I love how you used variations in light here to express the sense of struggle in self preservation. The juxtaposition between the shadow that encompases the worn-off inscriptions and the well-preserved engravings beaming in the golden light, seem to be telling us that this once great civilization tried to leave its legacy in stone, but it appears to be a losing battle as time and forces of nature have already begun to strip its will away. Even your purposeful tilt in composition suggests this very instability and fated doom.

Although this image focuses on a very small part of the ruins, you’ve managed to express a sense of place - about the order, discipline, pride, intelligence, identity & sophistication of this great place. While at the same time convey a feeling of sadness about the inevitable deterioration and loss of this great civilisation. We see the struggle for longevity - words trying to speak out but which we know will eventually be lost to the wind.

I’ve often found it difficult to photograph ruins and this image gives me an idea how to express the feelings of a place. But I would love to see how you might photograph more of the scene (like a landscape) and express these same ideas in one photo. As expressive as this image is, as a travel photograph, I would still love to see what this place looks like and be able to identify this ruin in some way. At the moment I am not able to place this macro image to a particular site. It looks like any other greek ruin. As your teaching galleries revolve around travel images, do you think it is important to be able to show what a place looks like as well as express one’s ideas or feelings about it. I always struggle when I try to do both. I hope you can shed some light on other ways we can approach photographing ruins.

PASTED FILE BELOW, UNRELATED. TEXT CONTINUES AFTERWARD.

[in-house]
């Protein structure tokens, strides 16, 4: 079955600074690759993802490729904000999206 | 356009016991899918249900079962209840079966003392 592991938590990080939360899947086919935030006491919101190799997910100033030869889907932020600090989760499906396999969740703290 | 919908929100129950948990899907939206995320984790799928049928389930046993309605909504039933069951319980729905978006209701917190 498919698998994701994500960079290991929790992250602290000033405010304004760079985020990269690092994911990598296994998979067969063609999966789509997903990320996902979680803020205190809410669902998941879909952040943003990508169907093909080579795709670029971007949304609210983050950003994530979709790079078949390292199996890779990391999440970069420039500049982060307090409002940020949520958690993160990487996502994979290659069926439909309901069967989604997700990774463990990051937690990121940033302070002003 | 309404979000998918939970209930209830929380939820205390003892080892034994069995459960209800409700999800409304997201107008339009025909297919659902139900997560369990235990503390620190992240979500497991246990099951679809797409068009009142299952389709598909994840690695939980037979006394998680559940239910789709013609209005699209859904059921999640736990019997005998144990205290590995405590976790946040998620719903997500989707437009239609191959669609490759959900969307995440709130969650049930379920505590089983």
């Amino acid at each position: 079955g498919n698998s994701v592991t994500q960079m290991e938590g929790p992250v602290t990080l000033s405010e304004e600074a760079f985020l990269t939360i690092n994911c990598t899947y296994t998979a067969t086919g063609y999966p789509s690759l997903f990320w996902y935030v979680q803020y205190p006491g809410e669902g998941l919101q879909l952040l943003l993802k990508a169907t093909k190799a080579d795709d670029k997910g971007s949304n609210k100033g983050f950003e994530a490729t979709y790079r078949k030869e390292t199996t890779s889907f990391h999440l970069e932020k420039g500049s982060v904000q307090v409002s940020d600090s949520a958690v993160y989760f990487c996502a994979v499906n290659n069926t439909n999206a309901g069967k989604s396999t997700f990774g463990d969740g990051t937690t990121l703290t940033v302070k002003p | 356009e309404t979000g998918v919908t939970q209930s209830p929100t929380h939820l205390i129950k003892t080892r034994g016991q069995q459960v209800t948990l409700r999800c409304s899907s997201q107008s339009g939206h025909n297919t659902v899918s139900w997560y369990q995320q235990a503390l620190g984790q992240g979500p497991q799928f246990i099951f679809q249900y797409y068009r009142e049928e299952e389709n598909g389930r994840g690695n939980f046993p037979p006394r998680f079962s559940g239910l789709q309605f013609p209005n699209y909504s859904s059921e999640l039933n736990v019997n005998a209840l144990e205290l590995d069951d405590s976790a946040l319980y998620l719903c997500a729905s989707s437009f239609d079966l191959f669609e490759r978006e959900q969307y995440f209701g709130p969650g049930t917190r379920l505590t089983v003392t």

Phil Douglis02-Oct-2005 20:53
Thanks, Ana for your interpretation. I am drawn to the dark side myself. I have the feeling that people may had left their names or their own feelings in response to the primary inscription on the front. What are they saying? And when did they say it? By abstracting it in shadow, I tried to stimulate such questions.

And thanks, Clara, for your poetic observation on this image, as well. You make a good point. "Carved in stone" is now a figure of speech. Most ideas are now, as you say, merely collections of pixels that come and go. I have no doubt that this photograph will only survive as long as there is a way to view it. And given the commercial desire to change technologies every few years, I am not optimistic about its longevity. We all can be thankful to the ancients -- they made things that lasted, including their ideas.
Guest 02-Oct-2005 15:16
Great angle, texture, contrasts, and subject. Perfectly composed.
Isn't amazing that at that time people wrote in stone?
Their message had to be important, at least to them.
Now we write on screens that get erased after seconds.
Even hard drives and cd-roms have limited life.
Our culture is transient in comparison with theirs.
How long this photograph will endure the pass of Time?
And even so, we are the witness of the past.
Ana Carloto O'Shea02-Oct-2005 06:35
This time I'll start with the first, because it was an image that imediately held my attention....
I believe the tilt gave a lot of dynamic to the image, almost like the huge block of stone was moving... It must weight tons and yet, on account of the tilt, it seems like it's about to slide of the image at any second now.
The fact that the inscriptions are part in the shade and part in the light, definitely add a lot of mystery to this photo... almost like we've discovered some hidden secret under the shade of the centuries. And it's actually quite interesting how my eyes always try to go to the darker part of the image, trying to figure out what's written there, which is something funny, because I cannot even understand what's writtenn on that lighted side :)) So, for me the greatest power of this image was actually making me believe that I could see beyond what is really there there...
Beautiful details also. It feels almost like we are able to feel the textures of the stone in this image.
A war of words?? Nah... just the power of them!!